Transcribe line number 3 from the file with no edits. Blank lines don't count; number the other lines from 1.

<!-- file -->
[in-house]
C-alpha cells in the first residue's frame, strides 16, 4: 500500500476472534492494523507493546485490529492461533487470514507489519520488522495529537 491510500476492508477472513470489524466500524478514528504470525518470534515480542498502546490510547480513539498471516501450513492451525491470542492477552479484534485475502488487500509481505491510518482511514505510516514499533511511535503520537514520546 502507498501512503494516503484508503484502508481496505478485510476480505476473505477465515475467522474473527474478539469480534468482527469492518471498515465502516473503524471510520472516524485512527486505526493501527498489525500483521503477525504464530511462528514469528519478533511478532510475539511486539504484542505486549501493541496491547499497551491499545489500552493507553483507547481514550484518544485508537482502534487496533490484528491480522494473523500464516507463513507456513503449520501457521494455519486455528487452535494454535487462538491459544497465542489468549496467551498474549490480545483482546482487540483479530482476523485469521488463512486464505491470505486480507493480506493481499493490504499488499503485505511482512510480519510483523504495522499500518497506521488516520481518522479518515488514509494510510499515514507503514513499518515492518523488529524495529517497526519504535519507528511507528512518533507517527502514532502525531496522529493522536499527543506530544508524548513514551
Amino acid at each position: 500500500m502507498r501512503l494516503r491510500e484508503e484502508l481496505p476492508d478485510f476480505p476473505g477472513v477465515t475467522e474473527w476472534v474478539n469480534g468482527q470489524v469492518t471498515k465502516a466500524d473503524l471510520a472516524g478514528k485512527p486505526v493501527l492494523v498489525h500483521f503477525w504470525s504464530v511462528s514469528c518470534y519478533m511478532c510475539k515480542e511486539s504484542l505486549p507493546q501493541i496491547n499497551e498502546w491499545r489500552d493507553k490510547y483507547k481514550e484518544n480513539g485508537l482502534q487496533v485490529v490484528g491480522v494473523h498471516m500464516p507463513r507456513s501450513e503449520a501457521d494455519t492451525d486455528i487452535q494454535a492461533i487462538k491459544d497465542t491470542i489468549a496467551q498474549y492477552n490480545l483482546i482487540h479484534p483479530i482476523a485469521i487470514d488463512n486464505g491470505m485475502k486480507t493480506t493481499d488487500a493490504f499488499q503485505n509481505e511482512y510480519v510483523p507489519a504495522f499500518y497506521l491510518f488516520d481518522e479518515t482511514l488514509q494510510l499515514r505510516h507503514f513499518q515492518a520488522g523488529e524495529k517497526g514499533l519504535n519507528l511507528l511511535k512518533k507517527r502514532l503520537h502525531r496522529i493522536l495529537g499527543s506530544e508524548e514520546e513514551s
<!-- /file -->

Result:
Amino acid at each position: 500500500m502507498r501512503l494516503r491510500e484508503e484502508l481496505p476492508d478485510f476480505p476473505g477472513v477465515t475467522e474473527w476472534v474478539n469480534g468482527q470489524v469492518t471498515k465502516a466500524d473503524l471510520a472516524g478514528k485512527p486505526v493501527l492494523v498489525h500483521f503477525w504470525s504464530v511462528s514469528c518470534y519478533m511478532c510475539k515480542e511486539s504484542l505486549p507493546q501493541i496491547n499497551e498502546w491499545r489500552d493507553k490510547y483507547k481514550e484518544n480513539g485508537l482502534q487496533v485490529v490484528g491480522v494473523h498471516m500464516p507463513r507456513s501450513e503449520a501457521d494455519t492451525d486455528i487452535q494454535a492461533i487462538k491459544d497465542t491470542i489468549a496467551q498474549y492477552n490480545l483482546i482487540h479484534p483479530i482476523a485469521i487470514d488463512n486464505g491470505m485475502k486480507t493480506t493481499d488487500a493490504f499488499q503485505n509481505e511482512y510480519v510483523p507489519a504495522f499500518y497506521l491510518f488516520d481518522e479518515t482511514l488514509q494510510l499515514r505510516h507503514f513499518q515492518a520488522g523488529e524495529k517497526g514499533l519504535n519507528l511507528l511511535k512518533k507517527r502514532l503520537h502525531r496522529i493522536l495529537g499527543s506530544e508524548e514520546e513514551s